A 145-page report about the culture and state of Australian cricket in the wake of the ball-tampering scandal earlier this year has accused the country’s cricket board of being “arrogant” and “controlling”.
In its report, Australia’s Ethics Centre, an independent body, made 42 recommendations – 10 for Australian cricket, seven for the men’s national team, and the rest for Cricket Australia, reported The Guardian.
The recommendations include the setting up of a three-person ethics commission, which would hold everyone in Australian cricket “accountable to the ethical foundations for the game”; setting up a mechanism for consulting with fans; give umpires the power, after one informal warning, to send off players in Test, Sheffield Shield and grade matches; decoupling vice-captaincy from being the heir apparent to the captaincy; and an amendment to Cricket Australia’s anti-harassment code so that the definition of harassment includes sledging.
All recommendations save one have been either accepted by Cricket Australia or are under consideration. The one recommendation that Cricket Australia did not accept asked Test and ODI players to be excused from T20 internationals to play at least two Sheffield Shield games and one grade game per summer.
The Ethics Centre in its report accused Cricket Australia of having played a part in the ball-tampering scandal. “Responsibility for that larger picture lies with CA and not just the players held directly responsible for the appalling incident at Newlands,” the report said. Only Steve Smith, David Warner and Cameron Bancroft, the three cricketers involved in the scandal, are mentioned by name in the report. All three cricketers are currently serving bans.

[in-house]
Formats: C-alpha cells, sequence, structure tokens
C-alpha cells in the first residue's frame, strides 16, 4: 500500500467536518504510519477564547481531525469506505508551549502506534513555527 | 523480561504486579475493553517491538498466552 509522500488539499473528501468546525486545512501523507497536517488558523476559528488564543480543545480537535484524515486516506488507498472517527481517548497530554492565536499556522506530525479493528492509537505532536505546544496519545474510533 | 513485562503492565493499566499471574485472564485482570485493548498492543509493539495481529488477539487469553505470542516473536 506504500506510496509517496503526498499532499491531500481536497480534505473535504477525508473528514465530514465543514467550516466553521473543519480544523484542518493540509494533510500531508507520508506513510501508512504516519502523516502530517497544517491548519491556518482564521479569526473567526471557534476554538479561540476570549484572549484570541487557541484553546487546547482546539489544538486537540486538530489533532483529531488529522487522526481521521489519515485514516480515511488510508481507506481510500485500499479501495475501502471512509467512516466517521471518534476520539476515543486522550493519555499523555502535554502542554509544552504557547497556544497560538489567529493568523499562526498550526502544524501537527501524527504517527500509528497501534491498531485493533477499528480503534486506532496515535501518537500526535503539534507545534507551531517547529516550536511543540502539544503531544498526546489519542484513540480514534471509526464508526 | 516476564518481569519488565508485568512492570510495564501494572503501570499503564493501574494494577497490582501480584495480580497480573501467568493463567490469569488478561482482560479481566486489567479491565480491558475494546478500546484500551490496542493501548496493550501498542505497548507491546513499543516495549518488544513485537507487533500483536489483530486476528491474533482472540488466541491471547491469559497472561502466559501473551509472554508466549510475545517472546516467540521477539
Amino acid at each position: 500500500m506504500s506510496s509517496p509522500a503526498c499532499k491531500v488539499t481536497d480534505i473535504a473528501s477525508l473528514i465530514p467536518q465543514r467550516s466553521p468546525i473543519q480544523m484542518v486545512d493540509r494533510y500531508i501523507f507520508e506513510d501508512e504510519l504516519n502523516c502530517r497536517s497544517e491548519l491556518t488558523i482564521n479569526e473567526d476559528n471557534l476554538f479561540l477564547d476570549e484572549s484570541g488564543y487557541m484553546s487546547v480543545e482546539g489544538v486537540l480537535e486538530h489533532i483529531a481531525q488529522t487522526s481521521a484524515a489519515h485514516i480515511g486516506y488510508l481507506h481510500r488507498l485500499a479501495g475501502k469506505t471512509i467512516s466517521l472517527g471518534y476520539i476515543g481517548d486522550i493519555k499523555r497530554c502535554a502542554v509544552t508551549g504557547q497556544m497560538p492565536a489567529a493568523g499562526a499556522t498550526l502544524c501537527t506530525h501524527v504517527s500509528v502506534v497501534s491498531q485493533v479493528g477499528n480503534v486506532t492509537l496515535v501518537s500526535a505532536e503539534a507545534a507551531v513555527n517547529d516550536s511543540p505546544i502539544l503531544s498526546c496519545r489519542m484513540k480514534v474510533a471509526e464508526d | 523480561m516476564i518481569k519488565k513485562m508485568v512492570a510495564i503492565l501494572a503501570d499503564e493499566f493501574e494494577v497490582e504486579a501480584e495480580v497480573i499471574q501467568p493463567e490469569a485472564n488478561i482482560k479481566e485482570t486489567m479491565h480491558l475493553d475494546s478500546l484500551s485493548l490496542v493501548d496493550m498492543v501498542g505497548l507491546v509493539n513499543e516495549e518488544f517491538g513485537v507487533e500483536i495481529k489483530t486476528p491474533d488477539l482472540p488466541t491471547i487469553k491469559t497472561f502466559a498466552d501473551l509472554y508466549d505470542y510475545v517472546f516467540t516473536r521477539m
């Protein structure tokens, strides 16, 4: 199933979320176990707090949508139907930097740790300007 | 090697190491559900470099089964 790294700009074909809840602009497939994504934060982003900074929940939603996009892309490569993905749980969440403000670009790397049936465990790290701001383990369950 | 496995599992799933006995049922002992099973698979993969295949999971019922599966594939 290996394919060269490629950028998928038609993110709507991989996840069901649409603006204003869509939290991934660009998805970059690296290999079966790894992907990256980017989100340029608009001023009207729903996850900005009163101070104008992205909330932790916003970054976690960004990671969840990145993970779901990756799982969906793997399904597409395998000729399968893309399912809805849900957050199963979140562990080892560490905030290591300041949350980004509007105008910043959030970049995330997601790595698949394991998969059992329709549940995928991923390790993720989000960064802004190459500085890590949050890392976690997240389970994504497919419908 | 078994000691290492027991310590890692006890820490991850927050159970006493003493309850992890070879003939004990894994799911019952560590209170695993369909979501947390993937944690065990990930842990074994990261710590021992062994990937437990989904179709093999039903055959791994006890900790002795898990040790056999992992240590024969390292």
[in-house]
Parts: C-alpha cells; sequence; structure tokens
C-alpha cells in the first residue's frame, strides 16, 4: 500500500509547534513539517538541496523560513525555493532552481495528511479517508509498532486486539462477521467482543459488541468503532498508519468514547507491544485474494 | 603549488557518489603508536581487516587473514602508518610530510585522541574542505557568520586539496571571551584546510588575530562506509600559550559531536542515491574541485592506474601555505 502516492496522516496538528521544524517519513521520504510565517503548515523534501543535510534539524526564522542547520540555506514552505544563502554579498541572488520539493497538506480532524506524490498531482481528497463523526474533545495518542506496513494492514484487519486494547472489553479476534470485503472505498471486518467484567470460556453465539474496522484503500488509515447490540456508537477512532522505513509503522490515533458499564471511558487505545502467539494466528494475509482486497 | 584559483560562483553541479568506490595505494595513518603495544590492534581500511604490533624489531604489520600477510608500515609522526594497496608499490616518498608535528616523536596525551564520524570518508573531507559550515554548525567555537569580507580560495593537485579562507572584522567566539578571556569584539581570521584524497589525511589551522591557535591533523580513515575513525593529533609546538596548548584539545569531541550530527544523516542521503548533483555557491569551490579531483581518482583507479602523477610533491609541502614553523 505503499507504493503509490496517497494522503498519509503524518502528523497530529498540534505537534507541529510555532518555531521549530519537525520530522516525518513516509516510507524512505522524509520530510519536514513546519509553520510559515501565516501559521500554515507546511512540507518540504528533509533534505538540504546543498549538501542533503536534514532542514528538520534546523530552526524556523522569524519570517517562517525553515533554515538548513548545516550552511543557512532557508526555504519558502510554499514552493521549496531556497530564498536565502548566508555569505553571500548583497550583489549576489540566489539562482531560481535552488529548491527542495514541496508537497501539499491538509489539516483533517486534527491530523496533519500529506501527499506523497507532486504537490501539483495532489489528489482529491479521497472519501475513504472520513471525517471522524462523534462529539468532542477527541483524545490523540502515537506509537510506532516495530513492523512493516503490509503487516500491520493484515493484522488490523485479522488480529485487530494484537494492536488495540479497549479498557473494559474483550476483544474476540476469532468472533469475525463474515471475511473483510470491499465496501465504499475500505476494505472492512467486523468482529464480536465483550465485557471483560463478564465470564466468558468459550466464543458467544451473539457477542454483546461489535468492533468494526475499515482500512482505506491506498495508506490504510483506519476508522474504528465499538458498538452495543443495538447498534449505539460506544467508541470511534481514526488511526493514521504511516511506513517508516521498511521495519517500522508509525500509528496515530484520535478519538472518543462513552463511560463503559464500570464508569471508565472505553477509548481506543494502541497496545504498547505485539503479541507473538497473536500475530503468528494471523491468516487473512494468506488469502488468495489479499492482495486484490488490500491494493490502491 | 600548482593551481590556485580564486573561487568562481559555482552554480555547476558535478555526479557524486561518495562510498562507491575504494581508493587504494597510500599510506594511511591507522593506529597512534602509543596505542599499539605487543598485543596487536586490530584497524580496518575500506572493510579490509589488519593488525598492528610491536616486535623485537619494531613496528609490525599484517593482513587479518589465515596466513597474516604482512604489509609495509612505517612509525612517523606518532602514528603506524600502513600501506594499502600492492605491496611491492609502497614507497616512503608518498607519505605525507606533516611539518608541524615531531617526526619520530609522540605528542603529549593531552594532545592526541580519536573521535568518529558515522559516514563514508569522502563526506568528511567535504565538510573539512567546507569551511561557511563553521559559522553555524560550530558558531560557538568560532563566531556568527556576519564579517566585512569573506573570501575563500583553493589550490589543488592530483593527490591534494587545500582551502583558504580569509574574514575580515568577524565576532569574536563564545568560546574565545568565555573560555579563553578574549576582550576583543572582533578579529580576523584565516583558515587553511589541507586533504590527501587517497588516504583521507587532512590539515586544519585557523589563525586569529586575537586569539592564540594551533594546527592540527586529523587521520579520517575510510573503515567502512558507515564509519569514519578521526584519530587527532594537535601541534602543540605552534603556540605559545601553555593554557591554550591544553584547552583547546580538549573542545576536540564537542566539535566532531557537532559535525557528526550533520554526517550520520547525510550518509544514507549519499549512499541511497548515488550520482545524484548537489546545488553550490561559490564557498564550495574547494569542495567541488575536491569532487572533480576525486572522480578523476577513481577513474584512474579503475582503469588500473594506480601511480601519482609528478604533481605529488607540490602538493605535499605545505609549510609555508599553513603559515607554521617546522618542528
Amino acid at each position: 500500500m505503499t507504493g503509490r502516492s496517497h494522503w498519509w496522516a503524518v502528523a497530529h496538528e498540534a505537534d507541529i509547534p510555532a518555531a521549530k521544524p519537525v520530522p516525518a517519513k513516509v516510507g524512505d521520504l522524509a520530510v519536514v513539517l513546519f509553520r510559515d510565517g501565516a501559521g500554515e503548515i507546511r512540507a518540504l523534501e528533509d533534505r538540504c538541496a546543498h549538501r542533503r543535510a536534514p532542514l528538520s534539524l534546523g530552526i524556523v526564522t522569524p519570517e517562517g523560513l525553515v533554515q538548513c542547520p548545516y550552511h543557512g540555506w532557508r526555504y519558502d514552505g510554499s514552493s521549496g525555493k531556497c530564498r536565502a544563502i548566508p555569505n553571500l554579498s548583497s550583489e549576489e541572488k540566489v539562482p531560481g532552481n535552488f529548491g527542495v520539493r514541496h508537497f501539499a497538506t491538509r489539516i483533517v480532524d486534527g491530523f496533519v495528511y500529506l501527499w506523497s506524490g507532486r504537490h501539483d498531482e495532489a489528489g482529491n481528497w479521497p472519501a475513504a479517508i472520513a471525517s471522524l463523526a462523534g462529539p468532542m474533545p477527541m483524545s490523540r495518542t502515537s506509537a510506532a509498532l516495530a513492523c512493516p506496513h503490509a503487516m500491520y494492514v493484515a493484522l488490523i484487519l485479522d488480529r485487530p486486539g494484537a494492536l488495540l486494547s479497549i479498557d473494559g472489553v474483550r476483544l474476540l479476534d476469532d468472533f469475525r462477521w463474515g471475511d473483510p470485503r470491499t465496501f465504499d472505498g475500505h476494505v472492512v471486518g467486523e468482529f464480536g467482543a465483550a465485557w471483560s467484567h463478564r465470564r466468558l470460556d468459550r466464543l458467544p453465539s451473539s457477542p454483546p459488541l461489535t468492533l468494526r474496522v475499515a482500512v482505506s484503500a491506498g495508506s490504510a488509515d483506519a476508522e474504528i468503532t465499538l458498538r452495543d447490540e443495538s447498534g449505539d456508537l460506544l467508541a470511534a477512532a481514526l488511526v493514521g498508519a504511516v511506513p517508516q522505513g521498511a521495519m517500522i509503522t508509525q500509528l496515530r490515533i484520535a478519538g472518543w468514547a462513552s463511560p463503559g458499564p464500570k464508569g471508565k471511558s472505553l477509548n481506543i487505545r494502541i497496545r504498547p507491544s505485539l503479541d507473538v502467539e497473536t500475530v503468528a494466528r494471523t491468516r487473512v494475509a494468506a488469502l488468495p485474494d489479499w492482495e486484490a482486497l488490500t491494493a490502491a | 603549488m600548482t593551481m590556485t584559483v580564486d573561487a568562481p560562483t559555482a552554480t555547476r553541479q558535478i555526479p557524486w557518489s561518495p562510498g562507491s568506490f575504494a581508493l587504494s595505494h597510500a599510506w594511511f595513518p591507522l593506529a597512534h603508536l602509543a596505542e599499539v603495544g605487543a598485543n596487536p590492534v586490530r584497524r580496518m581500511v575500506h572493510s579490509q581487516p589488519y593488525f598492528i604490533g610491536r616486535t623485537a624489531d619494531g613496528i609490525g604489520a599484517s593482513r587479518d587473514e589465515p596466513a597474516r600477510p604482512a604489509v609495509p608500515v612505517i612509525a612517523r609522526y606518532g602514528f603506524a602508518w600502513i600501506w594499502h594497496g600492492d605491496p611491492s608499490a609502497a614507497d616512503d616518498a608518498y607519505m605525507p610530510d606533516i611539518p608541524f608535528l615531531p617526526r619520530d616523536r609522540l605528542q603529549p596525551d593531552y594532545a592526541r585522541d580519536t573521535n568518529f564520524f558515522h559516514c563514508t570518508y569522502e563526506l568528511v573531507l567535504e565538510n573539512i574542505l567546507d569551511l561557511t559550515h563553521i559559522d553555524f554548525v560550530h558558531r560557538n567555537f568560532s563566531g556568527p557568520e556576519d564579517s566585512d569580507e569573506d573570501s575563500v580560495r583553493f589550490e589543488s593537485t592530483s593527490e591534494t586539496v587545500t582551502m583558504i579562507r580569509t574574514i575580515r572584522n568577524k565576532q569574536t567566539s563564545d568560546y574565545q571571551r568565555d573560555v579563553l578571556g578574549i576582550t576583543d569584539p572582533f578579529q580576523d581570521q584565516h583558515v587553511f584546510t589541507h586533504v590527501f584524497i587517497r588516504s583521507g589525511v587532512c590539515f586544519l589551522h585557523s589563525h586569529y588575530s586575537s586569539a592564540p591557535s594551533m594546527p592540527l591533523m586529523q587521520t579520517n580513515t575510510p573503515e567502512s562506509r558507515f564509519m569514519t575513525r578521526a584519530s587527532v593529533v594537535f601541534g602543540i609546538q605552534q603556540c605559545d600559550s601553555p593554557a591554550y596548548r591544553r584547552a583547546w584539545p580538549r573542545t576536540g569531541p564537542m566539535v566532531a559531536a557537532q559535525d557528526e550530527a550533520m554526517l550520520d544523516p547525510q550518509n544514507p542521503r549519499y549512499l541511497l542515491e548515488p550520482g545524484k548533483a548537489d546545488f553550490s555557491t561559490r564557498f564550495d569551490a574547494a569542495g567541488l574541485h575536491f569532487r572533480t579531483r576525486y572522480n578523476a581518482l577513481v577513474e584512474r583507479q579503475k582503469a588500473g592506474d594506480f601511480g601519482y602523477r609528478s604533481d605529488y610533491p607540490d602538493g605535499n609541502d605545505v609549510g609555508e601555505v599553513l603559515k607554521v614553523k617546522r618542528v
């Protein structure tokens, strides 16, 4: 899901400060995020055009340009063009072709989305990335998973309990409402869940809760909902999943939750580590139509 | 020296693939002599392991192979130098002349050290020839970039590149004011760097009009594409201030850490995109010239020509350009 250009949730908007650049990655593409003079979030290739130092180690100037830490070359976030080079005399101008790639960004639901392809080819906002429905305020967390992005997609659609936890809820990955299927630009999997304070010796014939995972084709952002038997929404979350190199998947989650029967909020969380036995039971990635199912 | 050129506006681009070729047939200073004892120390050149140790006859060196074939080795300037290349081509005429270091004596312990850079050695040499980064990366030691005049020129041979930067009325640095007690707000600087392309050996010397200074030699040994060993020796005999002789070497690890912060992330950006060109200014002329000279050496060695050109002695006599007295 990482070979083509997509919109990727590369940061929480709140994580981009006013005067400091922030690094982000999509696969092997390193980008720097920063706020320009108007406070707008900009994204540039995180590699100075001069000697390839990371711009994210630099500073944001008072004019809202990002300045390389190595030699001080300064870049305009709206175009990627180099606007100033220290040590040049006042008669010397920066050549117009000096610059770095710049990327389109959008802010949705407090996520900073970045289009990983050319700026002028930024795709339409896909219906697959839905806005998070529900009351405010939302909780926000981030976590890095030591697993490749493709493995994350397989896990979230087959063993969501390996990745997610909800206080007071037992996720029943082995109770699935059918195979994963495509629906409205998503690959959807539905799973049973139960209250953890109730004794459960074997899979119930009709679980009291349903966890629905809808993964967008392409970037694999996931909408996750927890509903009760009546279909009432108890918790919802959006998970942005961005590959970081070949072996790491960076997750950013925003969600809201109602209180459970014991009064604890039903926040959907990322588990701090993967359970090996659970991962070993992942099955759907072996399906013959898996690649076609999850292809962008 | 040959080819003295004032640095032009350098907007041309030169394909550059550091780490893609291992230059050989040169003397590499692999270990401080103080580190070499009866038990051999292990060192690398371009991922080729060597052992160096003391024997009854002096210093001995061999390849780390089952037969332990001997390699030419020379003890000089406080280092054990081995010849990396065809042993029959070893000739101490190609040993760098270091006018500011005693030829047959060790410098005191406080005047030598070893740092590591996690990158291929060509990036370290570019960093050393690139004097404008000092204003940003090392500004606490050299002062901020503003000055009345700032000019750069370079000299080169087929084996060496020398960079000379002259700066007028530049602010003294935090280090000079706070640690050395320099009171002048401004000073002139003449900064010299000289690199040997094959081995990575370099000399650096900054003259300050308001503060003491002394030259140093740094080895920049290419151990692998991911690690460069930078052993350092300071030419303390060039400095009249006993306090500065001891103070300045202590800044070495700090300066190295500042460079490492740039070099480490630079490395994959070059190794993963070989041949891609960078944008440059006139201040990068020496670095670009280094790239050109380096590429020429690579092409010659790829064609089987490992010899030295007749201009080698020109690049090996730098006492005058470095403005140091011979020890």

The report said, “The most common description of CA is as ‘arrogant’ and ‘controlling’. The core complaint is that the organisation does not respect anyone other than its own. Players feel that they are treated as commodities. There is a feeling amongst some state and territory associations that they are patronised while sponsors believe their value is defined solely in transactional terms.”
The review also resulted in the drafting of a “Players’ Pact”, which was released by Australia captain Tim Paine and fast bowler Josh Hazlewood. Addressing the media, Paine said the Australian players want to be recognised as role models. “We’ll compete hard but fair but always in the spirit of the game,” he said. “To sit here and blame people isn’t going to help anyone. This is about the future.”
Cricket Australia’s chairman David Peever described the ball-tampering scandal as “extremely regrettable” and one that caused “great distress across our country”. He said, “It has been a difficult and confronting time for everyone involved in Australian cricket, and for that I am sorry. Mistakes have been made, lessons have been learnt, and changes are and will continue to take place.”
He added, “While at times difficult to read and in some instances, difficult to agree with what has been implied – CA respects the findings of the review and what needs to be done to restore faith and prompt change.”